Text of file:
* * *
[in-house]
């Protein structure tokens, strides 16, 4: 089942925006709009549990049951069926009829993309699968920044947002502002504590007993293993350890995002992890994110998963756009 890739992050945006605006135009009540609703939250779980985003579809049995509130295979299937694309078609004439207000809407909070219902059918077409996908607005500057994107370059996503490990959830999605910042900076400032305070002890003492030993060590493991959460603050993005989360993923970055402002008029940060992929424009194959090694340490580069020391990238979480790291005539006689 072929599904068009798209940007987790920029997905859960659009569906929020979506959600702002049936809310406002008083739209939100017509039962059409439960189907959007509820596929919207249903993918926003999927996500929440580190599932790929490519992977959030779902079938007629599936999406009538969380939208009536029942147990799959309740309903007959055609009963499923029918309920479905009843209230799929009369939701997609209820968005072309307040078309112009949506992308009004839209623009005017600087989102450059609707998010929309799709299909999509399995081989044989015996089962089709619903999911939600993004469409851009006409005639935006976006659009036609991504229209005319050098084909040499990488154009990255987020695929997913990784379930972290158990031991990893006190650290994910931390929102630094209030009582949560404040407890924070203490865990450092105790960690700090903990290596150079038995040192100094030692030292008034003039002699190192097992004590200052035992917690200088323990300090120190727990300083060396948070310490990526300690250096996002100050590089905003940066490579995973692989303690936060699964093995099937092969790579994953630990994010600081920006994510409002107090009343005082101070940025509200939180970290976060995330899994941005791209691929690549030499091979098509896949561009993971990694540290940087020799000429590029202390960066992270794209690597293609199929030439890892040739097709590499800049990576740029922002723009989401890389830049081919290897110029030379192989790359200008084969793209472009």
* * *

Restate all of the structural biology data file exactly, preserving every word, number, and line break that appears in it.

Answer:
[in-house]
């Protein structure tokens, strides 16, 4: 089942925006709009549990049951069926009829993309699968920044947002502002504590007993293993350890995002992890994110998963756009 890739992050945006605006135009009540609703939250779980985003579809049995509130295979299937694309078609004439207000809407909070219902059918077409996908607005500057994107370059996503490990959830999605910042900076400032305070002890003492030993060590493991959460603050993005989360993923970055402002008029940060992929424009194959090694340490580069020391990238979480790291005539006689 072929599904068009798209940007987790920029997905859960659009569906929020979506959600702002049936809310406002008083739209939100017509039962059409439960189907959007509820596929919207249903993918926003999927996500929440580190599932790929490519992977959030779902079938007629599936999406009538969380939208009536029942147990799959309740309903007959055609009963499923029918309920479905009843209230799929009369939701997609209820968005072309307040078309112009949506992308009004839209623009005017600087989102450059609707998010929309799709299909999509399995081989044989015996089962089709619903999911939600993004469409851009006409005639935006976006659009036609991504229209005319050098084909040499990488154009990255987020695929997913990784379930972290158990031991990893006190650290994910931390929102630094209030009582949560404040407890924070203490865990450092105790960690700090903990290596150079038995040192100094030692030292008034003039002699190192097992004590200052035992917690200088323990300090120190727990300083060396948070310490990526300690250096996002100050590089905003940066490579995973692989303690936060699964093995099937092969790579994953630990994010600081920006994510409002107090009343005082101070940025509200939180970290976060995330899994941005791209691929690549030499091979098509896949561009993971990694540290940087020799000429590029202390960066992270794209690597293609199929030439890892040739097709590499800049990576740029922002723009989401890389830049081919290897110029030379192989790359200008084969793209472009």